Johari J, Kianmehr A, Mustafa MR, Abubakar S, Zandi K. Antiviral activity of baicalein and quercetin against the Japanese encephalitis virus. Int J Mol Sci. 2012;13:16785–95.

    CAS  PubMed  PubMed Central  Article  Google Scholar 

  14. 14.

    Kaur P, Chu JJH. Chikungunya virus: an update on antiviral development and challenges. Drug Discov Today. 2013;18:969–83.

    CAS  PubMed  PubMed Central  Article  Google Scholar 

  15. 15.

    Kaul TN, Middleton E Jr, Ogra PL. Antiviral effect of flavonoids on human viruses. J Med Virol. 1985;15:71–9.

    CAS  PubMed  Article  Google Scholar 

  16. 16.

    Naithani R, Huma LC, Holland LE, Shukla D, McCormick DL, Mehta RG, et al. Antiviral activity of phytochemicals: a comprehensive review. Mini Rev Med Chem. 2008;8:1106–33.

    CAS  PubMed  Article  Google Scholar 

  17. 17.

    Lani R, Hassandarvish P, Chiam CW, Moghaddam E, Chu JJH, Rausalu K, et al. Antiviral activity of silymarin against chikungunya virus. Sci Rep. 2015;5:11421.

    PubMed  PubMed Central  Article  Google Scholar 

  18. 18.

    Lani R, Hassandarvish P, Shu M-H, Phoon WH, Chu JJH, Higgs S, et al. Antiviral activity of selected flavonoids against chikungunya virus. Antivir Res. 2016;133:50–61.

    CAS  PubMed  Article  PubMed Central  Google Scholar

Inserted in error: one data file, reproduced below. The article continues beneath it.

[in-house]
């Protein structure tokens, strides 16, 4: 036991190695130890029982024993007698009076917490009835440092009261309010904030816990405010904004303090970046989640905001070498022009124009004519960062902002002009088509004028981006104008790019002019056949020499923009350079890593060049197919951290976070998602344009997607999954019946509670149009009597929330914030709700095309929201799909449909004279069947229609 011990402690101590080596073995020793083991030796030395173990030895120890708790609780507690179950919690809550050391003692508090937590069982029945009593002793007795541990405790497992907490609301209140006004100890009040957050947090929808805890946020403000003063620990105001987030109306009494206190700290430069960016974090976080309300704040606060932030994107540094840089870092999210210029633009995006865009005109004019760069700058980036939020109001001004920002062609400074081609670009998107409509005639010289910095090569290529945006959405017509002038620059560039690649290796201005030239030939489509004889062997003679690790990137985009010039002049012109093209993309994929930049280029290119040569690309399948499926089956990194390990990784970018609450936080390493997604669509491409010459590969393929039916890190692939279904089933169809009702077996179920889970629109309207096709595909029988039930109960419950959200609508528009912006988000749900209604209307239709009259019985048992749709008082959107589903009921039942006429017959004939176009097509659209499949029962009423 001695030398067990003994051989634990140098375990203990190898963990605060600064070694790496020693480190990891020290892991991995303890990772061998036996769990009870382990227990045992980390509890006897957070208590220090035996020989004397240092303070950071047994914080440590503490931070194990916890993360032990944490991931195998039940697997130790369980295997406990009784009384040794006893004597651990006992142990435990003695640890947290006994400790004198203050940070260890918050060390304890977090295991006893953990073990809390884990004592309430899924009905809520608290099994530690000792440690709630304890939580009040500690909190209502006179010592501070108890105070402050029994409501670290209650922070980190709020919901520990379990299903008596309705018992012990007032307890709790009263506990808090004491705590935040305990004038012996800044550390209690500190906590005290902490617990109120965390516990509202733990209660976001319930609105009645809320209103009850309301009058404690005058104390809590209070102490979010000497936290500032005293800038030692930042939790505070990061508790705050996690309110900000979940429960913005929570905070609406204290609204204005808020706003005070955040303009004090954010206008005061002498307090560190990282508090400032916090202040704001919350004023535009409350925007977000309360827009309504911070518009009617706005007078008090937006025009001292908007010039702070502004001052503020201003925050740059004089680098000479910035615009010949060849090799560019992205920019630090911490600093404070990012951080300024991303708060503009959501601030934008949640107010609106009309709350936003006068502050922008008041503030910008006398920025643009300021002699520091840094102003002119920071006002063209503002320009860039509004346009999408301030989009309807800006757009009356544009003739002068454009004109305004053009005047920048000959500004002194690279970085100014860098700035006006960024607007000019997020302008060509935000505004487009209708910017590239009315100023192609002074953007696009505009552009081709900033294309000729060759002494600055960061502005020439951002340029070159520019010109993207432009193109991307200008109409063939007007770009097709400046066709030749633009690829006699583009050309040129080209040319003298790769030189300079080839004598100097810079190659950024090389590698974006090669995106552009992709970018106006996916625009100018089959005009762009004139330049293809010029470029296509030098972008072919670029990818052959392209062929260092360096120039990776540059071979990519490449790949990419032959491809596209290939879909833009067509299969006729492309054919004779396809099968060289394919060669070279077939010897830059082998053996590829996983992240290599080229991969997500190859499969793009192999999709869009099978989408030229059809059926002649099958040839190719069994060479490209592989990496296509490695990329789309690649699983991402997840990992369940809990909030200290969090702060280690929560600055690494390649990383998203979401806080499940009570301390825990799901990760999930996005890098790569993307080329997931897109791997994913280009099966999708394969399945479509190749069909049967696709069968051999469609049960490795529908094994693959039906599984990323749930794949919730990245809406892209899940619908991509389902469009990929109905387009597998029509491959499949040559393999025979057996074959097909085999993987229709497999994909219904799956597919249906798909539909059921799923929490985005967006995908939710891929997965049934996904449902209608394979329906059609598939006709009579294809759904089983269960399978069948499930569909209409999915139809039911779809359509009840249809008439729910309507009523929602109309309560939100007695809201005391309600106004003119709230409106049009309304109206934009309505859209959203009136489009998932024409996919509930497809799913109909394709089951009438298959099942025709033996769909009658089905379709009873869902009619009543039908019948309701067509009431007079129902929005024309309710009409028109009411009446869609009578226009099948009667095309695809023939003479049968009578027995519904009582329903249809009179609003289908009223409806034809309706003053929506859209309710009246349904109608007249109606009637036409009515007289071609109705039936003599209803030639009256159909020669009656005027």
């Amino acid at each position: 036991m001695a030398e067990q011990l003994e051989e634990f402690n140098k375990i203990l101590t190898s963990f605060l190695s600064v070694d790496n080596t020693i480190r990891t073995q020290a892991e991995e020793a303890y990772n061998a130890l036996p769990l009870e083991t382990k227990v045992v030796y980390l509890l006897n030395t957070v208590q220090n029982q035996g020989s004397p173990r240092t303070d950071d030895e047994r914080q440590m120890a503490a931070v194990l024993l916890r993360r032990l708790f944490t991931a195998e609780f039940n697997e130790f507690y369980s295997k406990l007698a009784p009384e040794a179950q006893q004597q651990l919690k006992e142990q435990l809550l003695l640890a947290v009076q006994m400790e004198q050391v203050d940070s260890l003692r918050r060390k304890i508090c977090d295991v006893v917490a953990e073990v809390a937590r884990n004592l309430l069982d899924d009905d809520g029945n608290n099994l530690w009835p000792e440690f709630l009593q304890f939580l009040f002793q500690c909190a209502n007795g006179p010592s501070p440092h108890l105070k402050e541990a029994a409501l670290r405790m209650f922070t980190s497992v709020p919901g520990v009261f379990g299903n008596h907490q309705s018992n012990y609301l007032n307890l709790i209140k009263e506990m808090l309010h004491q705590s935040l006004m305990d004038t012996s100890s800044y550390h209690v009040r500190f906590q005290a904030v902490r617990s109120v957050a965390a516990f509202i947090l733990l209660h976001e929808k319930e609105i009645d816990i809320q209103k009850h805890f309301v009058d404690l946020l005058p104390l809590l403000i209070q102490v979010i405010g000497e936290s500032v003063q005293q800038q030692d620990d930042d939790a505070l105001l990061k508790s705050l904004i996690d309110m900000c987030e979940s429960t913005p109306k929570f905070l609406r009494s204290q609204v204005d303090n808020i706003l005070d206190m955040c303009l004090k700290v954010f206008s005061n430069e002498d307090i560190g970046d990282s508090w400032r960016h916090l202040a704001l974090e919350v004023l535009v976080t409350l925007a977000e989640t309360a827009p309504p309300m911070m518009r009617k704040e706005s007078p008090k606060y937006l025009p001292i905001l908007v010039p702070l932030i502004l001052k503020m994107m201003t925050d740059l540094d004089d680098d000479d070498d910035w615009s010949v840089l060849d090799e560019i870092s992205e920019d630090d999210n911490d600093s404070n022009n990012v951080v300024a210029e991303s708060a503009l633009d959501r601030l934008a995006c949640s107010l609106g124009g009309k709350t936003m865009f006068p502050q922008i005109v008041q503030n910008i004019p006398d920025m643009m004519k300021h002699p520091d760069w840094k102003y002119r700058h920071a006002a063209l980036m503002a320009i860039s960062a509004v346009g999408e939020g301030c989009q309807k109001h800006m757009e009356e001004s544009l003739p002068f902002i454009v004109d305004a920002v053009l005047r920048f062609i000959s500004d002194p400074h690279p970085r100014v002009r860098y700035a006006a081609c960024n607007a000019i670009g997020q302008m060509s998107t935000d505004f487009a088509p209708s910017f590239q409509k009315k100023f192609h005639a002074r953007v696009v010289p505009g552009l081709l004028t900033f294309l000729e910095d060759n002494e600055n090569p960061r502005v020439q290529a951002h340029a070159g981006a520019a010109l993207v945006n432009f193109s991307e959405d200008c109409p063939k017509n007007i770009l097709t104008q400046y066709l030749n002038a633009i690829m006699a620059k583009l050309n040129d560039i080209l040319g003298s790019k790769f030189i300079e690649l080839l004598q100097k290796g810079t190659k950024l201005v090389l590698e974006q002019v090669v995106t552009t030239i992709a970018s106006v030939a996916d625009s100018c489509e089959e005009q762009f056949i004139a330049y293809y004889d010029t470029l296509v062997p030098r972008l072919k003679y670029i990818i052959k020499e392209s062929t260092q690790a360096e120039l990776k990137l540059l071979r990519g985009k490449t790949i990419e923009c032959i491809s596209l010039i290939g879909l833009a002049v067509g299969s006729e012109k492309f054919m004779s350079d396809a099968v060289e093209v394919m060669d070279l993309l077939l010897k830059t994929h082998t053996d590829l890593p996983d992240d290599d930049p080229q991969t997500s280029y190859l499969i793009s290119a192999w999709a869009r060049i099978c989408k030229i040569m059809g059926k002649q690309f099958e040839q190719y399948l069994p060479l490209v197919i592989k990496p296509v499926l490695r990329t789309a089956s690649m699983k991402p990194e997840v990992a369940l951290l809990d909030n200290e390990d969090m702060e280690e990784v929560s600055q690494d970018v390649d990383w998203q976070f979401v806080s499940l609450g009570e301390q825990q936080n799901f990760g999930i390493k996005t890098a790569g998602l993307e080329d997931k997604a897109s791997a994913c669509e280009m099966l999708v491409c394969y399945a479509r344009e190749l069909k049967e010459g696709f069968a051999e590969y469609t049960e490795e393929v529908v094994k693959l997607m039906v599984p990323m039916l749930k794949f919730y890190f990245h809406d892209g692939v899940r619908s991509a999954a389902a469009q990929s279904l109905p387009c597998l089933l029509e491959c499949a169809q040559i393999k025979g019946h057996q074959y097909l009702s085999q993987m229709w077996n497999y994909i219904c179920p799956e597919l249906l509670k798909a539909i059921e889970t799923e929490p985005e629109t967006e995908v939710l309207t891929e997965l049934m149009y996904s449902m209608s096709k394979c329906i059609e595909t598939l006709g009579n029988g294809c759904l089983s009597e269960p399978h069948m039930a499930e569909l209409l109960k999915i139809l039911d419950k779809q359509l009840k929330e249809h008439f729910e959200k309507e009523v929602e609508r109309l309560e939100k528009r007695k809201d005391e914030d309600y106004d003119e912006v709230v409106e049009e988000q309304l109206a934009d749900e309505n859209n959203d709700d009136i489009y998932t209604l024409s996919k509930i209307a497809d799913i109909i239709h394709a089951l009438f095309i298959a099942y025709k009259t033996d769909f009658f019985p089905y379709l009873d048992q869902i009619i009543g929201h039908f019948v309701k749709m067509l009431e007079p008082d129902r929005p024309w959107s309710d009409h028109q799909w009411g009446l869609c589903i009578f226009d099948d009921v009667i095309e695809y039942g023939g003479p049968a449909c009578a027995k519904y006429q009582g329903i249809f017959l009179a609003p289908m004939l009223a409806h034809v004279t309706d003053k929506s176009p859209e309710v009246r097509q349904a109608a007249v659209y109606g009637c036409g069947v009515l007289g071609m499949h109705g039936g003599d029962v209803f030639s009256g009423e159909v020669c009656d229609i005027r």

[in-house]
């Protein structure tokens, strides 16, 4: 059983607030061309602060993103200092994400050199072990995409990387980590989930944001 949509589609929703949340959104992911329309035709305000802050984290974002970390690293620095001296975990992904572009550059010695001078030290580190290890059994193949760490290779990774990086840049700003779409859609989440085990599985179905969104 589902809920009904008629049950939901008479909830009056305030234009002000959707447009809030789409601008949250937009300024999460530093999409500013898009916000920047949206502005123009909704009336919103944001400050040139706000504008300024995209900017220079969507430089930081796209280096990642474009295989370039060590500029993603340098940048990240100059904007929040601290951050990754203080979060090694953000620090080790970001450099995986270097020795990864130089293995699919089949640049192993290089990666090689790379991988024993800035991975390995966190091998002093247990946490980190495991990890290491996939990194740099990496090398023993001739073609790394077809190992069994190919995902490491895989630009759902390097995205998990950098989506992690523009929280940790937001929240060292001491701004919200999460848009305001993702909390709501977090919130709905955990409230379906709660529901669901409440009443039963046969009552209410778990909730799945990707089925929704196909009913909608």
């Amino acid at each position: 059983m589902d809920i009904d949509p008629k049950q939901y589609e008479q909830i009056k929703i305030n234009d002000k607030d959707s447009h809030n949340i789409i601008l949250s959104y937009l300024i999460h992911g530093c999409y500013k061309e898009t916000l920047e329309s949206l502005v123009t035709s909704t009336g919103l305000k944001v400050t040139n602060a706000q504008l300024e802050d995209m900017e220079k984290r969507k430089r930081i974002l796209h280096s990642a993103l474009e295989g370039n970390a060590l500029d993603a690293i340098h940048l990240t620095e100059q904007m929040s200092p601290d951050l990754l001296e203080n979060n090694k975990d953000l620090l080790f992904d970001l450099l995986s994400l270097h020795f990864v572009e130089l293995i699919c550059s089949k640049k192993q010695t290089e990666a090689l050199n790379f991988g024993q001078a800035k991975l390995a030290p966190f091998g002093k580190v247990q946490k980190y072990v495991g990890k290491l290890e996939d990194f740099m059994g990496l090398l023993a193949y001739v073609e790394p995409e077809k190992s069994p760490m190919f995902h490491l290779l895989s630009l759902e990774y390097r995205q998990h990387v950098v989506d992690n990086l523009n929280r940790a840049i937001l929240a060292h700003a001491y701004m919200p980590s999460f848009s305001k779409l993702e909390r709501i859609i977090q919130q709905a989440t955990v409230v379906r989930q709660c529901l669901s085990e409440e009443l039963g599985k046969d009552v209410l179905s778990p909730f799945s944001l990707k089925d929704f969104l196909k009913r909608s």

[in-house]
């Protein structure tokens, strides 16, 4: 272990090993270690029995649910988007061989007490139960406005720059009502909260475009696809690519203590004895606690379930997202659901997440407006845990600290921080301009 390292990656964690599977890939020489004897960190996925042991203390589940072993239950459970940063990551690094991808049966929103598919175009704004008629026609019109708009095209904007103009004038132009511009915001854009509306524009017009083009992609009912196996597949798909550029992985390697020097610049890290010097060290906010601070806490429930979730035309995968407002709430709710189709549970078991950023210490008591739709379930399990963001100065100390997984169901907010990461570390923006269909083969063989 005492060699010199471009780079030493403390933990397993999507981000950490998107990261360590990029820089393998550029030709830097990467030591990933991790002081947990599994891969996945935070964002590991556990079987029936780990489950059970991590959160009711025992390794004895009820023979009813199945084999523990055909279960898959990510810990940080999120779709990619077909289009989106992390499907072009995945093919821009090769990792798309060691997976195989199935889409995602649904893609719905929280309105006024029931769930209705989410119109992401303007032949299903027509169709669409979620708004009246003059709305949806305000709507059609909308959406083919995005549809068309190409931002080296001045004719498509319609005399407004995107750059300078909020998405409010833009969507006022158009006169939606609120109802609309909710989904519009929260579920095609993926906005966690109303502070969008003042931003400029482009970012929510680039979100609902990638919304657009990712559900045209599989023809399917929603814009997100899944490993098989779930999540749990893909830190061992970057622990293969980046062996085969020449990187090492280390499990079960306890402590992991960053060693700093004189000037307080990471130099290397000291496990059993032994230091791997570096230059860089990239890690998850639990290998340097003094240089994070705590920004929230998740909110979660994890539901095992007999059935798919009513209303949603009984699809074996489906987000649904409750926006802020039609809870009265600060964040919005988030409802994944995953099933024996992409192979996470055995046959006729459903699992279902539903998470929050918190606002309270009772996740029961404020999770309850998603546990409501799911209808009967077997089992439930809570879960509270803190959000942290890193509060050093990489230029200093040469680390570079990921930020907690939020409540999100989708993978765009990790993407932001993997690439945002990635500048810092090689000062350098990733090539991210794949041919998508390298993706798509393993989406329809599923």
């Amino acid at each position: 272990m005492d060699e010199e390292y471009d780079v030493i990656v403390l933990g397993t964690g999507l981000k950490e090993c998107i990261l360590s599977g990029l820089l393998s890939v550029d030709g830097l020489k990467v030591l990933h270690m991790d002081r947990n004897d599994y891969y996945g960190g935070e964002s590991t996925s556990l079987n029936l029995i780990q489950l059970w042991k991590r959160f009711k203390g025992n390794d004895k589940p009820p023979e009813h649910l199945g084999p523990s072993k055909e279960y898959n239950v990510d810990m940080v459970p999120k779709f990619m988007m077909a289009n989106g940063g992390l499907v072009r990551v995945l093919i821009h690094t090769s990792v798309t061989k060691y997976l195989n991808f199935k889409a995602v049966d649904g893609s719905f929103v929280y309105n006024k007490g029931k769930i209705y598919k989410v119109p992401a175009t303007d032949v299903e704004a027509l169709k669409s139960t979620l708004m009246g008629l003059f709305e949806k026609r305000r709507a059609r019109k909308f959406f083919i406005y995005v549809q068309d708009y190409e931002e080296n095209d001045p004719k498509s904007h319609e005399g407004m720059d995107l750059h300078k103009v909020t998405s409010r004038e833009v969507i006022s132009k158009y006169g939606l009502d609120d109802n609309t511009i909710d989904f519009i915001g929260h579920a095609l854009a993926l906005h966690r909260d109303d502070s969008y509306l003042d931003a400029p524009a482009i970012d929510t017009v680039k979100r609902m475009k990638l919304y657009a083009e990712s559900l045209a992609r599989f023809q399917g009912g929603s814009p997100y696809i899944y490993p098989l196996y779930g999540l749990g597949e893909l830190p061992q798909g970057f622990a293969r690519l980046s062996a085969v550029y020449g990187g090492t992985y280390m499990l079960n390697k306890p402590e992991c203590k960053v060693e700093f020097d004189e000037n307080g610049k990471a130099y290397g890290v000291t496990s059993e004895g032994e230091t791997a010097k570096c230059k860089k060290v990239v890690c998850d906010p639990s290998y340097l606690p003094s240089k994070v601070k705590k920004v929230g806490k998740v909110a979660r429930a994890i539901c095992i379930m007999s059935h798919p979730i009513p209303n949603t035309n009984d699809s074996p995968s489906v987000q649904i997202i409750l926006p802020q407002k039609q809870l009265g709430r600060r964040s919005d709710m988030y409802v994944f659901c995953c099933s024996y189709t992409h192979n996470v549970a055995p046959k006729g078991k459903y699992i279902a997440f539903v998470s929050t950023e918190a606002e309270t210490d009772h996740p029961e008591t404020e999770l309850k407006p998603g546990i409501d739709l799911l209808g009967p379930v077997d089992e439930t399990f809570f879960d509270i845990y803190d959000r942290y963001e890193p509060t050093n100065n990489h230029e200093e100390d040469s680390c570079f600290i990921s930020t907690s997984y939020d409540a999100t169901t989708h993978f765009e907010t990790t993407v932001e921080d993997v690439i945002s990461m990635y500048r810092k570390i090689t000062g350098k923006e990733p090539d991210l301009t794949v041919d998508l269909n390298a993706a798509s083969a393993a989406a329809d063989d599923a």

19. 19.

    Mounce BC, Cesaro T, Carrau L, Vallet T, Vignuzzi M. Curcumin inhibits Zika and chikungunya virus infection by inhibiting cell binding. Antivir Res. 2017;142:148–57.

    CAS  PubMed  Article  Google Scholar 

  20. 20.

    Ibrahim MY, Hashim NM, Mariod AA, Mohan S, Abdulla MA, Abdelwahab SI, et al. α -mangostin from Garcinia mangostana Linn: an updated review of its pharmacological properties. Arab J Chem. 2016;9:317–29.

    CAS  Article  Google Scholar 

  21. 21.

    Obolskiy D, Pischel I, Siriwatanametanon N, Heinrich M. Garcinia mangostana L.: a phytochemical and pharmacological review. Phytother Res. 2009;8:1047–65.

    Article  CAS  Google Scholar 

  22. 22.

    Choi M, Kim YM, Lee S, Chin YW, Lee C. Mangosteen xanthones suppress hepatitis C virus genome replication. Virus Genes. 2014;49:208–22.

    CAS  PubMed  Article  PubMed Central  Google Scholar 

  23. 23.